Sat Feb 6, 2021, 02:33 AM

7. I don't get to tell other people where they may, or may not, live.

 

I merely said that I do not wish to live next to a power plant, Chinese or otherwise. I'm not sure why you have decided that I am hostile toward you, for I am not.

I am now exercising my right to no longer interact with you. Good day, Sir or Ma'am.

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Response to NNadir (Reply #5)

Sat Feb 6, 2021, 02:33 AM

8. I share general sentiments here, but this part ...

"If one looks around, one can see that the majority of people on this planet favor tearing the shit out pristine wilderness to put through roads to service wind turbines that will be landfill in 20 years."

Who, exactly, have you talked to that favors tearing up pristine wilderness to put in wind turbines?

Pretty sure there's plenty of other land (and offshore) that can be leveraged before we go 'tearing' up, I dunno, ANWR ... to put them there.

Also, roads in pristine wilderness can be created without that much havoc being wreaked. We have fire roads all over our wilderness areas, and generally they're an overall 'good thing'. Just have to be judicious, and not use them THAT much. Having more electric vehicles will help lower the impact of using them as well.

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Response to mr_lebowski (Reply #8)

Sat Feb 6, 2021, 02:55 AM

10. Um, Vermont?

This may surprise you, but the continental shelf is wilderness, a very rich habitat.

So, for that matter are deserts.

As for roads, maybe you should call up one of the thousands of pictures on the internet of "green" steel wind turbine towers being hauled by diesel trucks. These roads aren't scenic Route 1 in Big Sur. They're roads to service an industrial park, which is what a fucking wind farm is, an industrial park, serviced by trucks.

I have calculated, using the Danish Energy Agency's comprehensive data base of every piece of Danish wind shit on shore and off it, the average life time of Danish wind turbines. It's about 18 years. Some last 30 years, some two years, but the average is roughly 18 years. That shit has to be either left to rot, or hauled away, by huge diesel trucks.. The former is the general habit.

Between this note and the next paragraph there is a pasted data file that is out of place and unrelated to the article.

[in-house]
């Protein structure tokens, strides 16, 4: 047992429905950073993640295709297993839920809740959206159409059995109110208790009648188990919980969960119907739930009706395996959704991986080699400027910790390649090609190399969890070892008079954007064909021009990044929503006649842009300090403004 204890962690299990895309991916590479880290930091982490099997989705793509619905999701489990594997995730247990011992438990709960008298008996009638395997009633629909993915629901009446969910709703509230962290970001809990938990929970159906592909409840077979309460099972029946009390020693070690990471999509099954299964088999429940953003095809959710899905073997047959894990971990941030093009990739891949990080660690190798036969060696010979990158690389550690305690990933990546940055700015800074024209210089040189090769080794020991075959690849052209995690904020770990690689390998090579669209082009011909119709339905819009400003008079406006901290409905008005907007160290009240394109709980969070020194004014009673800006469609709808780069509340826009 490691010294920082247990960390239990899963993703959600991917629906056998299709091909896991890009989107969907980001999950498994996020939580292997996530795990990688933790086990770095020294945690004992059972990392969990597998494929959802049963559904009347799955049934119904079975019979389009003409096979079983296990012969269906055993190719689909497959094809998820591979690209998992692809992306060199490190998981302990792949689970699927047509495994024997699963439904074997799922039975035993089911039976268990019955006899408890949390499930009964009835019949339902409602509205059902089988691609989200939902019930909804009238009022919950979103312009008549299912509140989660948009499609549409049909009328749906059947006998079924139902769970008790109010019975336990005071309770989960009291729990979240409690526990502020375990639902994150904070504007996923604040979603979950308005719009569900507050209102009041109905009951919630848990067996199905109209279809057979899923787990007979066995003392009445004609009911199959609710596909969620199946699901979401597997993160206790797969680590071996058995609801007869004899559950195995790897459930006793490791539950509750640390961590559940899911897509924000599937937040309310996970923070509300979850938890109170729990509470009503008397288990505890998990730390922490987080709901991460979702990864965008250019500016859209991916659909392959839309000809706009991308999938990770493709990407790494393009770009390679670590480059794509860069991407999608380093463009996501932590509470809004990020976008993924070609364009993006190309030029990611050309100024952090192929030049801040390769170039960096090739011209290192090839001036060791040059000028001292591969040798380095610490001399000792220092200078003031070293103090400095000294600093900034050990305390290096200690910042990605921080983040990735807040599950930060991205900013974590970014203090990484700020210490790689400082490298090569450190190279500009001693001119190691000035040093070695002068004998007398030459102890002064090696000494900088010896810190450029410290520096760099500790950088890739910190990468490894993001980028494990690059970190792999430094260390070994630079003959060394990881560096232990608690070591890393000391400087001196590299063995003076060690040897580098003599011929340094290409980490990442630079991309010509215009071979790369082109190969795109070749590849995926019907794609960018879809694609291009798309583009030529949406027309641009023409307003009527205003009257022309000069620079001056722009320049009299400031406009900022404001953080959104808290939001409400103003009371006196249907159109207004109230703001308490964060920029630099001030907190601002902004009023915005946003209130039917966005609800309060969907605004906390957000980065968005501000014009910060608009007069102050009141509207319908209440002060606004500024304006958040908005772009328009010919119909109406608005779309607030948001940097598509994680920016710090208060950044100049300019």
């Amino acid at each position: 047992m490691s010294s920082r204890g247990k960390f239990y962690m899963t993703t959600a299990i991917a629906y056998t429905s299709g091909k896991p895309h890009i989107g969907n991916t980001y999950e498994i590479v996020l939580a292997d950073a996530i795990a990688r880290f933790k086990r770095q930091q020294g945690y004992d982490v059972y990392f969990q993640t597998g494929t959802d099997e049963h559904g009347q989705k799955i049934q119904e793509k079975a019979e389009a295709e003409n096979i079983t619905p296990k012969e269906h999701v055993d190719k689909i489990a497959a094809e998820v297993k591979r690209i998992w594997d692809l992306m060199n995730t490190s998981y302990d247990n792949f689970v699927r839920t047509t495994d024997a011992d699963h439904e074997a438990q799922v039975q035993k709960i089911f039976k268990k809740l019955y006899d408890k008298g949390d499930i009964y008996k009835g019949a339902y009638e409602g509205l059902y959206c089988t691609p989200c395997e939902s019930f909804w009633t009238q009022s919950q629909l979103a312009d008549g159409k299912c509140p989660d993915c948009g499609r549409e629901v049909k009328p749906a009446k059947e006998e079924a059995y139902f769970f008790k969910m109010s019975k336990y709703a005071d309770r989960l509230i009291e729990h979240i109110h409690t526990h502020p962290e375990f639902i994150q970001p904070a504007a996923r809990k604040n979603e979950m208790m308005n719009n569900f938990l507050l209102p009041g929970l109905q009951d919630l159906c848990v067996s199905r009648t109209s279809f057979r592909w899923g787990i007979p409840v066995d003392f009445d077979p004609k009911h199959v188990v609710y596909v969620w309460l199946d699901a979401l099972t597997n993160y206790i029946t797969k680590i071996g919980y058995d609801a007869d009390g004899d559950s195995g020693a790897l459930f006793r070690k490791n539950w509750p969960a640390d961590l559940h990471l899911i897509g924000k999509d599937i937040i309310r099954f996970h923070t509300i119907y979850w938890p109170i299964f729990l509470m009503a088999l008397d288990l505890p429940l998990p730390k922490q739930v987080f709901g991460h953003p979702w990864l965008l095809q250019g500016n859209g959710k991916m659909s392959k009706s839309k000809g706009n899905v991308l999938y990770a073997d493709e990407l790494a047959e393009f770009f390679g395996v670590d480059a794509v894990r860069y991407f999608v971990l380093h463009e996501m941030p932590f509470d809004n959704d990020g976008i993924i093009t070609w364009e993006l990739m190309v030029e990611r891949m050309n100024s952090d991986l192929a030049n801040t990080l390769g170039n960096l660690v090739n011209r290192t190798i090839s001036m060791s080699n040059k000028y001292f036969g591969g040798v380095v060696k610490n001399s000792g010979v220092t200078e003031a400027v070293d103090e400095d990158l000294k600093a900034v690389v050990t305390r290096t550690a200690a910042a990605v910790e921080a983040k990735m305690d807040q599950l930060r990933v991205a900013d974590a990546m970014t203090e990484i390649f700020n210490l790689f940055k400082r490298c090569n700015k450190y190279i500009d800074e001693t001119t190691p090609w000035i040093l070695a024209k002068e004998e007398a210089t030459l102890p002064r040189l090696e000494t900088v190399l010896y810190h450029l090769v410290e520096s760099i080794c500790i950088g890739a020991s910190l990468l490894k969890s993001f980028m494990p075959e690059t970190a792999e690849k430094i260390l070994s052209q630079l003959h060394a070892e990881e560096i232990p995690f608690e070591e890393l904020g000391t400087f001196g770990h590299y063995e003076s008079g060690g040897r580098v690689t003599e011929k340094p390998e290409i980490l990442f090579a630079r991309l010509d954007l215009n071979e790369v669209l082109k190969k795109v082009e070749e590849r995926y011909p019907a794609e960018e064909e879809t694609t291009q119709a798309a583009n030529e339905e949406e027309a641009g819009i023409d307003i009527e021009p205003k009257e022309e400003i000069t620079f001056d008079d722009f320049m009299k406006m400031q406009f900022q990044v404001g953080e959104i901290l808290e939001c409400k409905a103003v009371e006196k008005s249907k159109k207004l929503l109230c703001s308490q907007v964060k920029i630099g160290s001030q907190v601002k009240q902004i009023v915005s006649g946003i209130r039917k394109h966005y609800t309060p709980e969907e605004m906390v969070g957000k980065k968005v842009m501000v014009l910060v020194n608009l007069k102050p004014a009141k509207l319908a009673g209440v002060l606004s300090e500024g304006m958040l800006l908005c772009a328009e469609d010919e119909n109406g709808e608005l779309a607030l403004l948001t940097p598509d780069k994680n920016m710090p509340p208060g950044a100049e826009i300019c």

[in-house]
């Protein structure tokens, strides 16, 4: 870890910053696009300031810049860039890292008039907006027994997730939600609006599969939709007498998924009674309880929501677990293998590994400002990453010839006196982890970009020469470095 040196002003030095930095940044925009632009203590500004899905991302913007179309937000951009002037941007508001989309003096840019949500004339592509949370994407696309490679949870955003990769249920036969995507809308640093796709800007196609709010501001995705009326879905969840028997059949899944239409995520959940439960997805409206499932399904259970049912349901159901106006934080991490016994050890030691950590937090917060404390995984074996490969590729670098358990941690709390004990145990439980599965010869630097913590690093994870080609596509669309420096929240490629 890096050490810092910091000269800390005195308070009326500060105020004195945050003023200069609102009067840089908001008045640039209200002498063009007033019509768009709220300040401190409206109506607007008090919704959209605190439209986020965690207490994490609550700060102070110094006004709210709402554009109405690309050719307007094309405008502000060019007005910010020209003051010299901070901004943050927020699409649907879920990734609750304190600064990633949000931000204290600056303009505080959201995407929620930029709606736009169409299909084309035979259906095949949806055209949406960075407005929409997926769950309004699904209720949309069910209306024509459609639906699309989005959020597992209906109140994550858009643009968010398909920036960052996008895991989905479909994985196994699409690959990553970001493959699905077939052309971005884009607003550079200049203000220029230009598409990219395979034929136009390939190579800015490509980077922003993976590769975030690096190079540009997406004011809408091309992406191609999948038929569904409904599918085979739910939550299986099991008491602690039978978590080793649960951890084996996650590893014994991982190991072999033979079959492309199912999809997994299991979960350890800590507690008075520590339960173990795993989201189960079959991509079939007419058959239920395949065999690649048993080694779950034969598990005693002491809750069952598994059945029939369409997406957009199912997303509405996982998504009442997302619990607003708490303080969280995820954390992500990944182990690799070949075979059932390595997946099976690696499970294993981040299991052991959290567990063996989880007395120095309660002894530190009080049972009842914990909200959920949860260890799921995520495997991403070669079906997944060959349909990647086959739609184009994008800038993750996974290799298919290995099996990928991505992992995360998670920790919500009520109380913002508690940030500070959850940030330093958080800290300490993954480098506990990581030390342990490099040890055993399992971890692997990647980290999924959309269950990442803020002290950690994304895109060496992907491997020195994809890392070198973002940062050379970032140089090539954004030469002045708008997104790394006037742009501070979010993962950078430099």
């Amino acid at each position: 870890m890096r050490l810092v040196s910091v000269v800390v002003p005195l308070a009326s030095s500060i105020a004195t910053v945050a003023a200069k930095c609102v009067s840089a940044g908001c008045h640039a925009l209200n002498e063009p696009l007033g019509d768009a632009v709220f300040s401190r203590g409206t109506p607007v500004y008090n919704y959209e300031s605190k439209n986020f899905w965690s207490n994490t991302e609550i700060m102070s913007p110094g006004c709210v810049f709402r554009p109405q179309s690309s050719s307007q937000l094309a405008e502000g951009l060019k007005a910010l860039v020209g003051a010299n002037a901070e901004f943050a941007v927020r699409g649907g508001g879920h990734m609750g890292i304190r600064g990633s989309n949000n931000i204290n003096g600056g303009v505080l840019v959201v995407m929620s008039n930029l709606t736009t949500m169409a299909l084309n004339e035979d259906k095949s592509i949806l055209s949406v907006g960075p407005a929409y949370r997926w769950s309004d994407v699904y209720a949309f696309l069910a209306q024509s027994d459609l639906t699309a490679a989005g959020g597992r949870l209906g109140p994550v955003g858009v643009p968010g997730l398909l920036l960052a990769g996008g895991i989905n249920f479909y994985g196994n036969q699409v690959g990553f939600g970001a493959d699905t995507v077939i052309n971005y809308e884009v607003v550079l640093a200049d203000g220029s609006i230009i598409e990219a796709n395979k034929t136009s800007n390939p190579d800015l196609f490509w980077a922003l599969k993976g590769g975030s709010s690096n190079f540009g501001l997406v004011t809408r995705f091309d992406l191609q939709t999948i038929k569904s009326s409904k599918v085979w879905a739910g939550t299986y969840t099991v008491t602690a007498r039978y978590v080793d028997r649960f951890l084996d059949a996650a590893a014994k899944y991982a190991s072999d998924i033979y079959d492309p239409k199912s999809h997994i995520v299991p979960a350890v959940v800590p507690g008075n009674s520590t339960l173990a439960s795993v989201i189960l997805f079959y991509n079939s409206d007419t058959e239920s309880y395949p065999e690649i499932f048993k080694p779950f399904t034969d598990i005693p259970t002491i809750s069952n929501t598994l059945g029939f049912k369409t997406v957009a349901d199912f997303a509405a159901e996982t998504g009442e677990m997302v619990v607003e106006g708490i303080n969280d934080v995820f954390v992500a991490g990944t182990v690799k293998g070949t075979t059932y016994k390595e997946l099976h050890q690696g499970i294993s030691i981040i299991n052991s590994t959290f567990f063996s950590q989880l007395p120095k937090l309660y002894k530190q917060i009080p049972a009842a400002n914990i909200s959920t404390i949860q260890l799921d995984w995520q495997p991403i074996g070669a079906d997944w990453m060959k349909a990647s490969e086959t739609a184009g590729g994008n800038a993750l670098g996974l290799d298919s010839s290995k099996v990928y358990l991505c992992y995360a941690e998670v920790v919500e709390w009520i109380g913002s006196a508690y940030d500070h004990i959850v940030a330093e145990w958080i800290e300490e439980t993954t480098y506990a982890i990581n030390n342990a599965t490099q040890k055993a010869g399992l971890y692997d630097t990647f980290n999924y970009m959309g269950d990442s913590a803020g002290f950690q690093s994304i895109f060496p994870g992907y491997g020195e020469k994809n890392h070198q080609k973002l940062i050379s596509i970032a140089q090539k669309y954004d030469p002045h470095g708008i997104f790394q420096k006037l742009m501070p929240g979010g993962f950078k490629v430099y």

I recently calculated how much land these wind monstrosities would require - using data from an excellent scientific paper it would take to replace the Diablo Canyon nuclear plant with rickety wind shit requiring back up with fracked gas plants.

Synthesizing Clean Transportation Fuels from CO2 Will at Least Quintuple the Demand for Electricity.

An excerpt:

Now things get interesting since the authors deign to discuss the land use requirements were we to reduce this carbon dioxide using the wind turbines we are continuously trained to believe will save the world even if they haven't saved the world, aren't saving the world and won't save the world. They do so while considering the continuously ignored issue of capacity utilization as opposed to peak power.

Pay attention and note that the amount of CO2 being reduced is only that from US ethanol plants, 0.125% of all carbon dioxide dumped each year.

To wit:

That energy could, in principle, be sourced from renewable electricity; however, the magnitude of the energy input would require a dedicated facility or at the minimum the equivalent construction. There are roughly 200 ethanol fermentation facilities in the U.S. The nameplate capacity of a modern wind turbine now exceeds 3.1 MW of power.(34,35) Therefore, the average fermentation plant would require input from about 350 wind turbines.



Turbines have a land usage(36) of about 35 ha/MW nameplate. The average capacity factor of a modern turbine in the U.S. is 30–40%; (37) therefore, the 216 GW of power generation needed to revert carbon dioxide from all of the U.S. fermenters would require access to at least 19 million ha